Press Release

Congress and the Executive Branch are Capable of Conducting Concurrent Investigations

POGO Executive Director Testifies Before Congress

Today, the Senate Committee on the Judiciary, Subcommittee on Crime and Terrorism held a hearing exploring the question of whether Congress should continue its investigations into Russia’s interference in the 2016 elections concurrently with the ongoing criminal investigation led by Special Counsel Robert Mueller.

There has been a long history of concurrent Congressional and criminal investigations. Danielle Brian, executive director of the Project on Government Oversight (POGO), testified before the committee to layout the historical evidence of such concurrent investigations being beneficial to the public interest.

Below are key excerpts from her written testimony:

Congress and the executive branch are not only capable of conducting concurrent investigations, they have successfully done so in the past.

Clearly, the controversy and debate over Russian interference in the 2016 presidential election and the integrity of our democratic institutions demand Congressional attention. The American people have a right to know the truth.

The lack of common understanding across the country on what did or did not happen, and whether our rule of law is being properly followed, is fueling a damaging rift in our democracy. It is the role of Congress to provide the facts to the public.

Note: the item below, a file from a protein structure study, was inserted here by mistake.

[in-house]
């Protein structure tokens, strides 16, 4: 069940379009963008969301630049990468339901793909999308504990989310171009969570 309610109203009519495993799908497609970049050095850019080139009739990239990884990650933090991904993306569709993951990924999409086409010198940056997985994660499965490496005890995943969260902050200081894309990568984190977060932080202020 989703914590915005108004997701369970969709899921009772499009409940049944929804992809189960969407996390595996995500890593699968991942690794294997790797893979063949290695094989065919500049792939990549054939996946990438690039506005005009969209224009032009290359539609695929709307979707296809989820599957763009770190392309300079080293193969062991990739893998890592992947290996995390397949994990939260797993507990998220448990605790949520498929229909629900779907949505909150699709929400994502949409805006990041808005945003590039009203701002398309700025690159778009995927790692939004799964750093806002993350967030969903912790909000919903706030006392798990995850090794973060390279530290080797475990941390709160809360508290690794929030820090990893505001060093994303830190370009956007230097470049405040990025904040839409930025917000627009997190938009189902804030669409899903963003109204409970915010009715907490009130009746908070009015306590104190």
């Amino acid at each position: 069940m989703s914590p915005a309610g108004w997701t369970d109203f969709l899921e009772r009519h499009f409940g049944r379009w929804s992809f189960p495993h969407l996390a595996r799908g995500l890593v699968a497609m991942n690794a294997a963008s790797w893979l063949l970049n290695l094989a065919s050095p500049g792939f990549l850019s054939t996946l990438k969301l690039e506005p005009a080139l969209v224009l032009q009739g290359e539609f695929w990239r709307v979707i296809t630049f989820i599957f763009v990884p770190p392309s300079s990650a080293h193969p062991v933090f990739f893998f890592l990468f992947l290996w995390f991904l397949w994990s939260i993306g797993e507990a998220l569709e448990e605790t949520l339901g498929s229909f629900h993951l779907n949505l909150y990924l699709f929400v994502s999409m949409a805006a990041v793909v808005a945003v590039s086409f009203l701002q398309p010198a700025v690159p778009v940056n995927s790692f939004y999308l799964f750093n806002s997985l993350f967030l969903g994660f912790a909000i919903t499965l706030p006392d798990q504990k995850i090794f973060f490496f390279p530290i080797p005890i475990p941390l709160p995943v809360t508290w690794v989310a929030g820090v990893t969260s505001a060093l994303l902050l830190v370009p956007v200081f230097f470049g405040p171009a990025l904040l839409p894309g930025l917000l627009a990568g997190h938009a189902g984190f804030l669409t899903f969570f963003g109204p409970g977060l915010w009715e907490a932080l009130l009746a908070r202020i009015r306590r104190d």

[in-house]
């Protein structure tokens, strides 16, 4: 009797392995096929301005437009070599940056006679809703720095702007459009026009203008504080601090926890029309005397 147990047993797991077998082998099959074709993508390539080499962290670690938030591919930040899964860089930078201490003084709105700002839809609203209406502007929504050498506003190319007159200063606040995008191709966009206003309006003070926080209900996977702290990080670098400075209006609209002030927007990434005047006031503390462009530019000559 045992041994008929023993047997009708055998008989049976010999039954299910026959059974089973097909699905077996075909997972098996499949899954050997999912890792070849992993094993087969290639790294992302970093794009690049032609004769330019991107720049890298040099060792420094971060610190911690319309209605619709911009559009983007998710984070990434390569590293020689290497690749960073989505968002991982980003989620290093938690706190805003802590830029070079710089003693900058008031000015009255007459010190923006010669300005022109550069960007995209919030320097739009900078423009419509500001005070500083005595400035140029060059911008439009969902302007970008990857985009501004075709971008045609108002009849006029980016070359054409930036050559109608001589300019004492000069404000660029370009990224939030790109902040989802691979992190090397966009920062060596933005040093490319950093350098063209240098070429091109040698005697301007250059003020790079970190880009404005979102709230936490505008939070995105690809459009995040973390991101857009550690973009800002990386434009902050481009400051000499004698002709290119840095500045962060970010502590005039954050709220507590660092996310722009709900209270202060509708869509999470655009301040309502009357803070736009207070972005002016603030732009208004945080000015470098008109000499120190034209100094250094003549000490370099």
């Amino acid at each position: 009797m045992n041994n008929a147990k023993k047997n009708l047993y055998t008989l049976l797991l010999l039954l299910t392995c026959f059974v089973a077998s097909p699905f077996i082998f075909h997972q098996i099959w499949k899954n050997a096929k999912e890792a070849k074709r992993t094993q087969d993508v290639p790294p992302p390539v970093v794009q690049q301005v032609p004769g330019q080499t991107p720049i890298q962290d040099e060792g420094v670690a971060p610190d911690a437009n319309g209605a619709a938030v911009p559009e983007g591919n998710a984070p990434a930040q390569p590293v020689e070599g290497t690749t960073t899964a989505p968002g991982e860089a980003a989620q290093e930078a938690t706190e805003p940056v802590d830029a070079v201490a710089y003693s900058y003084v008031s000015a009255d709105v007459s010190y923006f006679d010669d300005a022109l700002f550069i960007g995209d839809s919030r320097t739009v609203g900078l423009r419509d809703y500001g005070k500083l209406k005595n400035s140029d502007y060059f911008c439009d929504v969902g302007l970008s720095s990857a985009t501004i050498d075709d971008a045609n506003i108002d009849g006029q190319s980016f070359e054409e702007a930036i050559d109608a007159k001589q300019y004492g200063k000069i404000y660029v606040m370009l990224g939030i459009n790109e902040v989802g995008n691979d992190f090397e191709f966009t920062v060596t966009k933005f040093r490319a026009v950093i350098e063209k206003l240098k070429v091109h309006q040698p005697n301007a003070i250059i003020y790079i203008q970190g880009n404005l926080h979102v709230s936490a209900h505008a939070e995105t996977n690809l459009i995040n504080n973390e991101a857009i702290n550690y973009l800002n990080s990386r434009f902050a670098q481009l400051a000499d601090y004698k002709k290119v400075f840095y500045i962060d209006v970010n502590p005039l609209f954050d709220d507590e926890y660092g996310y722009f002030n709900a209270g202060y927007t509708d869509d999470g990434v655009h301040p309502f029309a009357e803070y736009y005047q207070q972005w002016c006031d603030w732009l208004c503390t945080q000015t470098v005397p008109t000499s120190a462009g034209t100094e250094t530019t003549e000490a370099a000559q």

POGO recently released a report detailing best practices for Congressional investigations that lead to a much better chance of success. Our report found that concurrent Congressional and criminal investigations can be complementary, and history shows that the public can benefit when both the executive and legislative branches examine the same scandals and events at the same time.

The bottom line is whether or not any criminal wrongdoing is established, the Congress has a responsibility to determine whether policy reforms are required. Without a congressional investigation, significant public policy questions will remain unanswered.

  • Is the Foreign Agent Registration Act working or does it need to be reformed?
  • Does the federal government need to increase protections for the integrity of elections?
  • Are financial disclosure requirements of public officials being undermined by anonymous shell corporations and financial secrecy jurisdictions?
  • Have there been non-criminal abuses of power by the Department of Justice or White House? Has the application of justice been politicized?

None of these questions will be answered by criminal prosecutions.